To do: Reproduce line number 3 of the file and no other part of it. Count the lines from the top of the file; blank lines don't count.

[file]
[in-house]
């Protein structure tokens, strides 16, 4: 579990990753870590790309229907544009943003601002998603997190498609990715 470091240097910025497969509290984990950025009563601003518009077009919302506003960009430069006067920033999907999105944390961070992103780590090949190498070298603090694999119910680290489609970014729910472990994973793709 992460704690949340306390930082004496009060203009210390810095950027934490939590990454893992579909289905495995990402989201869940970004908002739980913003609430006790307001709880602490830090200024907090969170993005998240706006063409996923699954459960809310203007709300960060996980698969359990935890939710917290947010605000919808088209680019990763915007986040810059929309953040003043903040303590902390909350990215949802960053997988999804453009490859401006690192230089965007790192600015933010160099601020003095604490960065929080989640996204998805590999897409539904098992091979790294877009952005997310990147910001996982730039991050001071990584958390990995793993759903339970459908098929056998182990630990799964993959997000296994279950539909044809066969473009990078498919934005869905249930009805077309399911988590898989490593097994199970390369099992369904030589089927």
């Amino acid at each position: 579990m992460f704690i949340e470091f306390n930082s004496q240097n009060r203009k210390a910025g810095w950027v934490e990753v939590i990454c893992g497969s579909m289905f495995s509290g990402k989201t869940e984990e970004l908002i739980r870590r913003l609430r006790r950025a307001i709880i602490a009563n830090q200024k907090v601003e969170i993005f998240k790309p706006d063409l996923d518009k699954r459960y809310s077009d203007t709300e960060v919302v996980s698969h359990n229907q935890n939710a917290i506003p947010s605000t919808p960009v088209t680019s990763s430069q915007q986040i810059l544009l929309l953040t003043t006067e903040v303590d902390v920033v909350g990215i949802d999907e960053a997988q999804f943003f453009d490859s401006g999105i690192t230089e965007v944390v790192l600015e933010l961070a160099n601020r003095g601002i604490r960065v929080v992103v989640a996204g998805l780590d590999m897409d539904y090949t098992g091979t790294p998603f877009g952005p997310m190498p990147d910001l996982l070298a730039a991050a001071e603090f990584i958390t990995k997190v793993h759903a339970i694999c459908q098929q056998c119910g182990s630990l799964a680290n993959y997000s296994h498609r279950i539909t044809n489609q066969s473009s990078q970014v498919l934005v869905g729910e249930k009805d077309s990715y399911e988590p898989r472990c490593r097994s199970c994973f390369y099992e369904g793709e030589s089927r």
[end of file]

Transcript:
């Amino acid at each position: 579990m992460f704690i949340e470091f306390n930082s004496q240097n009060r203009k210390a910025g810095w950027v934490e990753v939590i990454c893992g497969s579909m289905f495995s509290g990402k989201t869940e984990e970004l908002i739980r870590r913003l609430r006790r950025a307001i709880i602490a009563n830090q200024k907090v601003e969170i993005f998240k790309p706006d063409l996923d518009k699954r459960y809310s077009d203007t709300e960060v919302v996980s698969h359990n229907q935890n939710a917290i506003p947010s605000t919808p960009v088209t680019s990763s430069q915007q986040i810059l544009l929309l953040t003043t006067e903040v303590d902390v920033v909350g990215i949802d999907e960053a997988q999804f943003f453009d490859s401006g999105i690192t230089e965007v944390v790192l600015e933010l961070a160099n601020r003095g601002i604490r960065v929080v992103v989640a996204g998805l780590d590999m897409d539904y090949t098992g091979t790294p998603f877009g952005p997310m190498p990147d910001l996982l070298a730039a991050a001071e603090f990584i958390t990995k997190v793993h759903a339970i694999c459908q098929q056998c119910g182990s630990l799964a680290n993959y997000s296994h498609r279950i539909t044809n489609q066969s473009s990078q970014v498919l934005v869905g729910e249930k009805d077309s990715y399911e988590p898989r472990c490593r097994s199970c994973f390369y099992e369904g793709e030589s089927r």